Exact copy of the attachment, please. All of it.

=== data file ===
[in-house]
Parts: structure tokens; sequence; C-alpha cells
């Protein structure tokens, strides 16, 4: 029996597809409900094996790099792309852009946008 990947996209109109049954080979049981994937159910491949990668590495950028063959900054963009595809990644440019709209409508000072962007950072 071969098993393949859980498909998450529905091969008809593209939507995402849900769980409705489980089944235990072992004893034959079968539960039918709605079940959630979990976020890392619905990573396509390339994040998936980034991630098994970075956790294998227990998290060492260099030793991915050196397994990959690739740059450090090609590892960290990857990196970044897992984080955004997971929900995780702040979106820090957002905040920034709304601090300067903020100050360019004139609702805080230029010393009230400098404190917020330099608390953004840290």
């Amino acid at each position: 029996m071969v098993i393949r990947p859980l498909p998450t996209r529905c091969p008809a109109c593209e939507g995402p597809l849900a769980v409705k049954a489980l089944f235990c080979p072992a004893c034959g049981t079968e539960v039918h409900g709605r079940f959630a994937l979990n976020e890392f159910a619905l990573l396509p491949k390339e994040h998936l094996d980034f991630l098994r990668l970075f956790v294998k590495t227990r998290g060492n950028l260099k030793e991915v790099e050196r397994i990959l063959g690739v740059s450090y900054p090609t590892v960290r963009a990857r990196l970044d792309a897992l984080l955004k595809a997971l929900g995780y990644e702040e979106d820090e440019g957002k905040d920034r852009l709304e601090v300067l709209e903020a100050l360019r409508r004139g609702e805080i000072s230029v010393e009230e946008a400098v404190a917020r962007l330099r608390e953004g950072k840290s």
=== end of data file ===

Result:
[in-house]
Parts: structure tokens; sequence; C-alpha cells
């Protein structure tokens, strides 16, 4: 029996597809409900094996790099792309852009946008 990947996209109109049954080979049981994937159910491949990668590495950028063959900054963009595809990644440019709209409508000072962007950072 071969098993393949859980498909998450529905091969008809593209939507995402849900769980409705489980089944235990072992004893034959079968539960039918709605079940959630979990976020890392619905990573396509390339994040998936980034991630098994970075956790294998227990998290060492260099030793991915050196397994990959690739740059450090090609590892960290990857990196970044897992984080955004997971929900995780702040979106820090957002905040920034709304601090300067903020100050360019004139609702805080230029010393009230400098404190917020330099608390953004840290």
């Amino acid at each position: 029996m071969v098993i393949r990947p859980l498909p998450t996209r529905c091969p008809a109109c593209e939507g995402p597809l849900a769980v409705k049954a489980l089944f235990c080979p072992a004893c034959g049981t079968e539960v039918h409900g709605r079940f959630a994937l979990n976020e890392f159910a619905l990573l396509p491949k390339e994040h998936l094996d980034f991630l098994r990668l970075f956790v294998k590495t227990r998290g060492n950028l260099k030793e991915v790099e050196r397994i990959l063959g690739v740059s450090y900054p090609t590892v960290r963009a990857r990196l970044d792309a897992l984080l955004k595809a997971l929900g995780y990644e702040e979106d820090e440019g957002k905040d920034r852009l709304e601090v300067l709209e903020a100050l360019r409508r004139g609702e805080i000072s230029v010393e009230e946008a400098v404190a917020r962007l330099r608390e953004g950072k840290s």